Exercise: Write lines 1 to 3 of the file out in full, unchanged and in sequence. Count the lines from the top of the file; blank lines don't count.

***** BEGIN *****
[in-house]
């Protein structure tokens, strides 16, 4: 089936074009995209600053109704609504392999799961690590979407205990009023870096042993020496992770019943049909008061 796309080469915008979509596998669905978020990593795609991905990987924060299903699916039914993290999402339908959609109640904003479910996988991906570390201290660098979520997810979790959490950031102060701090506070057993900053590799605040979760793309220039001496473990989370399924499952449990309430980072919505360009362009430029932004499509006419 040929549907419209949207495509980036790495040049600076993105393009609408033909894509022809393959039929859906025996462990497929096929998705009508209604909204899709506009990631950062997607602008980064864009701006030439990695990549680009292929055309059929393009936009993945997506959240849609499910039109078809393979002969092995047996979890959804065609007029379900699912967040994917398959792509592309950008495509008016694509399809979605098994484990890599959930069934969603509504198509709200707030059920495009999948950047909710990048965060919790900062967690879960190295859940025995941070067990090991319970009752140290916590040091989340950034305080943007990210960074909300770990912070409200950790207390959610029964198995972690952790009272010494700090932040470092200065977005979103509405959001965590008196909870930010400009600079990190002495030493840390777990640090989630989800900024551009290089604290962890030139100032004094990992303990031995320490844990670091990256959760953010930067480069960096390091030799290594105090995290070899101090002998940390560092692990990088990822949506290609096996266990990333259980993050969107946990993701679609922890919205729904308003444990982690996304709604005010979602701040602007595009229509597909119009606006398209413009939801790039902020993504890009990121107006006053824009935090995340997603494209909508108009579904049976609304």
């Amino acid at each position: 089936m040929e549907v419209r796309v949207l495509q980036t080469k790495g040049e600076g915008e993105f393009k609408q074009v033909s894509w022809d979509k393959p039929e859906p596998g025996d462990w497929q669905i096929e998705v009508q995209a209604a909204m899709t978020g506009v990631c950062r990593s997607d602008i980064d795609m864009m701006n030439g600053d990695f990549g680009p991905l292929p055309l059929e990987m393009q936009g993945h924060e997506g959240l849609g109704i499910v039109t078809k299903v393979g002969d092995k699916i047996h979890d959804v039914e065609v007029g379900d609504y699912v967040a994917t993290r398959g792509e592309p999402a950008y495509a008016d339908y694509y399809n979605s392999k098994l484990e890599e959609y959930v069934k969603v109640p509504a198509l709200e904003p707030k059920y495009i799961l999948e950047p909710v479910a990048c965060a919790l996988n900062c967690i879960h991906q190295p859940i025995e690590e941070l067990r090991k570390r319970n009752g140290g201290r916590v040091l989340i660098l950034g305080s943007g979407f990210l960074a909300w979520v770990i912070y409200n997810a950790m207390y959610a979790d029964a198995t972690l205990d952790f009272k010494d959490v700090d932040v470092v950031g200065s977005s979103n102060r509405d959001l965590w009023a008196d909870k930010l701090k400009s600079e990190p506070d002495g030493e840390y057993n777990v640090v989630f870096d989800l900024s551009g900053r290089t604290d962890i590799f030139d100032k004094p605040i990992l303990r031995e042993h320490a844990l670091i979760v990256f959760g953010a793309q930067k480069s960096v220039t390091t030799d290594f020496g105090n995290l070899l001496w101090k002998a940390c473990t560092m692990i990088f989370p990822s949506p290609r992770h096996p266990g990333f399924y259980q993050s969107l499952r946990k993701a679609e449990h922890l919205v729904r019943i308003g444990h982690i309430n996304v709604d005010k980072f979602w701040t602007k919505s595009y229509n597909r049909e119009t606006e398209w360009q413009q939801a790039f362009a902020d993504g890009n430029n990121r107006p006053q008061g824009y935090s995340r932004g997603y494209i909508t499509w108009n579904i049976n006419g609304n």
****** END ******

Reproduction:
[in-house]
């Protein structure tokens, strides 16, 4: 089936074009995209600053109704609504392999799961690590979407205990009023870096042993020496992770019943049909008061 796309080469915008979509596998669905978020990593795609991905990987924060299903699916039914993290999402339908959609109640904003479910996988991906570390201290660098979520997810979790959490950031102060701090506070057993900053590799605040979760793309220039001496473990989370399924499952449990309430980072919505360009362009430029932004499509006419 040929549907419209949207495509980036790495040049600076993105393009609408033909894509022809393959039929859906025996462990497929096929998705009508209604909204899709506009990631950062997607602008980064864009701006030439990695990549680009292929055309059929393009936009993945997506959240849609499910039109078809393979002969092995047996979890959804065609007029379900699912967040994917398959792509592309950008495509008016694509399809979605098994484990890599959930069934969603509504198509709200707030059920495009999948950047909710990048965060919790900062967690879960190295859940025995941070067990090991319970009752140290916590040091989340950034305080943007990210960074909300770990912070409200950790207390959610029964198995972690952790009272010494700090932040470092200065977005979103509405959001965590008196909870930010400009600079990190002495030493840390777990640090989630989800900024551009290089604290962890030139100032004094990992303990031995320490844990670091990256959760953010930067480069960096390091030799290594105090995290070899101090002998940390560092692990990088990822949506290609096996266990990333259980993050969107946990993701679609922890919205729904308003444990982690996304709604005010979602701040602007595009229509597909119009606006398209413009939801790039902020993504890009990121107006006053824009935090995340997603494209909508108009579904049976609304």
């Amino acid at each position: 089936m040929e549907v419209r796309v949207l495509q980036t080469k790495g040049e600076g915008e993105f393009k609408q074009v033909s894509w022809d979509k393959p039929e859906p596998g025996d462990w497929q669905i096929e998705v009508q995209a209604a909204m899709t978020g506009v990631c950062r990593s997607d602008i980064d795609m864009m701006n030439g600053d990695f990549g680009p991905l292929p055309l059929e990987m393009q936009g993945h924060e997506g959240l849609g109704i499910v039109t078809k299903v393979g002969d092995k699916i047996h979890d959804v039914e065609v007029g379900d609504y699912v967040a994917t993290r398959g792509e592309p999402a950008y495509a008016d339908y694509y399809n979605s392999k098994l484990e890599e959609y959930v069934k969603v109640p509504a198509l709200e904003p707030k059920y495009i799961l999948e950047p909710v479910a990048c965060a919790l996988n900062c967690i879960h991906q190295p859940i025995e690590e941070l067990r090991k570390r319970n009752g140290g201290r916590v040091l989340i660098l950034g305080s943007g979407f990210l960074a909300w979520v770990i912070y409200n997810a950790m207390y959610a979790d029964a198995t972690l205990d952790f009272k010494d959490v700090d932040v470092v950031g200065s977005s979103n102060r509405d959001l965590w009023a008196d909870k930010l701090k400009s600079e990190p506070d002495g030493e840390y057993n777990v640090v989630f870096d989800l900024s551009g900053r290089t604290d962890i590799f030139d100032k004094p605040i990992l303990r031995e042993h320490a844990l670091i979760v990256f959760g953010a793309q930067k480069s960096v220039t390091t030799d290594f020496g105090n995290l070899l001496w101090k002998a940390c473990t560092m692990i990088f989370p990822s949506p290609r992770h096996p266990g990333f399924y259980q993050s969107l499952r946990k993701a679609e449990h922890l919205v729904r019943i308003g444990h982690i309430n996304v709604d005010k980072f979602w701040t602007k919505s595009y229509n597909r049909e119009t606006e398209w360009q413009q939801a790039f362009a902020d993504g890009n430029n990121r107006p006053q008061g824009y935090s995340r932004g997603y494209i909508t499509w108009n579904i049976n006419g609304n």